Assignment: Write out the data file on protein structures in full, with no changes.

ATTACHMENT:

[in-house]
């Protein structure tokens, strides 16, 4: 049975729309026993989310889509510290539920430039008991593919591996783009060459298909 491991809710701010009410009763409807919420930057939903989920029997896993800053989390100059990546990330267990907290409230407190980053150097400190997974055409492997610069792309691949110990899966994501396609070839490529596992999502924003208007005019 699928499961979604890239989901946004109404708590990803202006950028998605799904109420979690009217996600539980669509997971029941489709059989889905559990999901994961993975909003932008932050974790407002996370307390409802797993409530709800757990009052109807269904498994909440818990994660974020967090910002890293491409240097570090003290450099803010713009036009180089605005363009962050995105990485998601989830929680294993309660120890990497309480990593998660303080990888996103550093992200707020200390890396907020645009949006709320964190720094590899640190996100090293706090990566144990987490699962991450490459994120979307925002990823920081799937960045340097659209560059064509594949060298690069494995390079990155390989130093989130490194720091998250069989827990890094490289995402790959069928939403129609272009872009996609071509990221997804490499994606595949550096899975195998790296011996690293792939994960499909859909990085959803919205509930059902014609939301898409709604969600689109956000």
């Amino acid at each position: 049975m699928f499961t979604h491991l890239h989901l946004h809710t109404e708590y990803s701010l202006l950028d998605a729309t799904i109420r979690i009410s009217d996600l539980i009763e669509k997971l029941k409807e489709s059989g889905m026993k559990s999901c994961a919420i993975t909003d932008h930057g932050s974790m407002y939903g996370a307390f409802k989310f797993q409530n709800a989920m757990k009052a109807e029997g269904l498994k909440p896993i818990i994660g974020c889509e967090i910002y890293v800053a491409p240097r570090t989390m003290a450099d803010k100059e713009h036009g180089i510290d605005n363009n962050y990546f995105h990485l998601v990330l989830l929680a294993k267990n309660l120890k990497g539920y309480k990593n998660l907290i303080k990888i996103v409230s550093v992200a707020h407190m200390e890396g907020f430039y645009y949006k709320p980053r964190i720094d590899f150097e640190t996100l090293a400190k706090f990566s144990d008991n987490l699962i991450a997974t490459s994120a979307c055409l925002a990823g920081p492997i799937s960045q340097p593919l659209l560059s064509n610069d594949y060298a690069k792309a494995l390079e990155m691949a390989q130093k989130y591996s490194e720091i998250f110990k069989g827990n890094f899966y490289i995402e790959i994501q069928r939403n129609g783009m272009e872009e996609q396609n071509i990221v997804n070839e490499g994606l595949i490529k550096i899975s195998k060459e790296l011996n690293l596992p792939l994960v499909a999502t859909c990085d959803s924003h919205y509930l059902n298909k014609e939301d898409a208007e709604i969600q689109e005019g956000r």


[in-house]
């Protein structure tokens, strides 16, 4: 049975729309026993989310889509510290539920430039008991593919591996783009060459298909 491991809710701010009410009763409807919420930057939903989920029997896993800053989390100059990546990330267990907290409230407190980053150097400190997974055409492997610069792309691949110990899966994501396609070839490529596992999502924003208007005019 699928499961979604890239989901946004109404708590990803202006950028998605799904109420979690009217996600539980669509997971029941489709059989889905559990999901994961993975909003932008932050974790407002996370307390409802797993409530709800757990009052109807269904498994909440818990994660974020967090910002890293491409240097570090003290450099803010713009036009180089605005363009962050995105990485998601989830929680294993309660120890990497309480990593998660303080990888996103550093992200707020200390890396907020645009949006709320964190720094590899640190996100090293706090990566144990987490699962991450490459994120979307925002990823920081799937960045340097659209560059064509594949060298690069494995390079990155390989130093989130490194720091998250069989827990890094490289995402790959069928939403129609272009872009996609071509990221997804490499994606595949550096899975195998790296011996690293792939994960499909859909990085959803919205509930059902014609939301898409709604969600689109956000």
């Amino acid at each position: 049975m699928f499961t979604h491991l890239h989901l946004h809710t109404e708590y990803s701010l202006l950028d998605a729309t799904i109420r979690i009410s009217d996600l539980i009763e669509k997971l029941k409807e489709s059989g889905m026993k559990s999901c994961a919420i993975t909003d932008h930057g932050s974790m407002y939903g996370a307390f409802k989310f797993q409530n709800a989920m757990k009052a109807e029997g269904l498994k909440p896993i818990i994660g974020c889509e967090i910002y890293v800053a491409p240097r570090t989390m003290a450099d803010k100059e713009h036009g180089i510290d605005n363009n962050y990546f995105h990485l998601v990330l989830l929680a294993k267990n309660l120890k990497g539920y309480k990593n998660l907290i303080k990888i996103v409230s550093v992200a707020h407190m200390e890396g907020f430039y645009y949006k709320p980053r964190i720094d590899f150097e640190t996100l090293a400190k706090f990566s144990d008991n987490l699962i991450a997974t490459s994120a979307c055409l925002a990823g920081p492997i799937s960045q340097p593919l659209l560059s064509n610069d594949y060298a690069k792309a494995l390079e990155m691949a390989q130093k989130y591996s490194e720091i998250f110990k069989g827990n890094f899966y490289i995402e790959i994501q069928r939403n129609g783009m272009e872009e996609q396609n071509i990221v997804n070839e490499g994606l595949i490529k550096i899975s195998k060459e790296l011996n690293l596992p792939l994960v499909a999502t859909c990085d959803s924003h919205y509930l059902n298909k014609e939301d898409a208007e709604i969600q689109e005019g956000r």